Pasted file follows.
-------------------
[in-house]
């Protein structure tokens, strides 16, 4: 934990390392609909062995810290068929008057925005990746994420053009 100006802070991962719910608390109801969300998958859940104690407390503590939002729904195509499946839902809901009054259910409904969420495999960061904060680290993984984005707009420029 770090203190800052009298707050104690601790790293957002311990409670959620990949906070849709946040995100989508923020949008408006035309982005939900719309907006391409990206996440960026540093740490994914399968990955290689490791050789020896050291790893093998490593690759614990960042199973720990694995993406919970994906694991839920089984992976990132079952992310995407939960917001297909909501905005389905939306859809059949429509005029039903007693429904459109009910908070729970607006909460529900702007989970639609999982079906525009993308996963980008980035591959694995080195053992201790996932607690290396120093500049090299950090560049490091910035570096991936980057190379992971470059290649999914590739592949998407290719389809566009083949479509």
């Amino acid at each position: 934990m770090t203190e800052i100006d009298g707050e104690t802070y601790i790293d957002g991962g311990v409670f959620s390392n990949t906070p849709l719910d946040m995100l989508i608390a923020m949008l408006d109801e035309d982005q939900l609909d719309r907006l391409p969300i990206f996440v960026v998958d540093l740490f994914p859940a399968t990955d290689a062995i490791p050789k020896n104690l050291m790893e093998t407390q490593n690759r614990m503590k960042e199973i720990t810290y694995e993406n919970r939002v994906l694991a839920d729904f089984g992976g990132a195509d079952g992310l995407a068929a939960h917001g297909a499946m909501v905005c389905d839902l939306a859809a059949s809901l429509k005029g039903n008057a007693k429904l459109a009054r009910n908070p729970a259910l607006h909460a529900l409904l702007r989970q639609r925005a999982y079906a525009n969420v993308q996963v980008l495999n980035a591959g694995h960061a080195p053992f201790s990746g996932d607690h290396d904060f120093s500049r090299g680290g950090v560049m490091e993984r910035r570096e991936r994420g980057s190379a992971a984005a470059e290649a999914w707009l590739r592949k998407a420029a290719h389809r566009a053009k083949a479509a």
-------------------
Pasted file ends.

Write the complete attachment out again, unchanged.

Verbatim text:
[in-house]
């Protein structure tokens, strides 16, 4: 934990390392609909062995810290068929008057925005990746994420053009 100006802070991962719910608390109801969300998958859940104690407390503590939002729904195509499946839902809901009054259910409904969420495999960061904060680290993984984005707009420029 770090203190800052009298707050104690601790790293957002311990409670959620990949906070849709946040995100989508923020949008408006035309982005939900719309907006391409990206996440960026540093740490994914399968990955290689490791050789020896050291790893093998490593690759614990960042199973720990694995993406919970994906694991839920089984992976990132079952992310995407939960917001297909909501905005389905939306859809059949429509005029039903007693429904459109009910908070729970607006909460529900702007989970639609999982079906525009993308996963980008980035591959694995080195053992201790996932607690290396120093500049090299950090560049490091910035570096991936980057190379992971470059290649999914590739592949998407290719389809566009083949479509």
């Amino acid at each position: 934990m770090t203190e800052i100006d009298g707050e104690t802070y601790i790293d957002g991962g311990v409670f959620s390392n990949t906070p849709l719910d946040m995100l989508i608390a923020m949008l408006d109801e035309d982005q939900l609909d719309r907006l391409p969300i990206f996440v960026v998958d540093l740490f994914p859940a399968t990955d290689a062995i490791p050789k020896n104690l050291m790893e093998t407390q490593n690759r614990m503590k960042e199973i720990t810290y694995e993406n919970r939002v994906l694991a839920d729904f089984g992976g990132a195509d079952g992310l995407a068929a939960h917001g297909a499946m909501v905005c389905d839902l939306a859809a059949s809901l429509k005029g039903n008057a007693k429904l459109a009054r009910n908070p729970a259910l607006h909460a529900l409904l702007r989970q639609r925005a999982y079906a525009n969420v993308q996963v980008l495999n980035a591959g694995h960061a080195p053992f201790s990746g996932d607690h290396d904060f120093s500049r090299g680290g950090v560049m490091e993984r910035r570096e991936r994420g980057s190379a992971a984005a470059e290649a999914w707009l590739r592949k998407a420029a290719h389809r566009a053009k083949a479509a």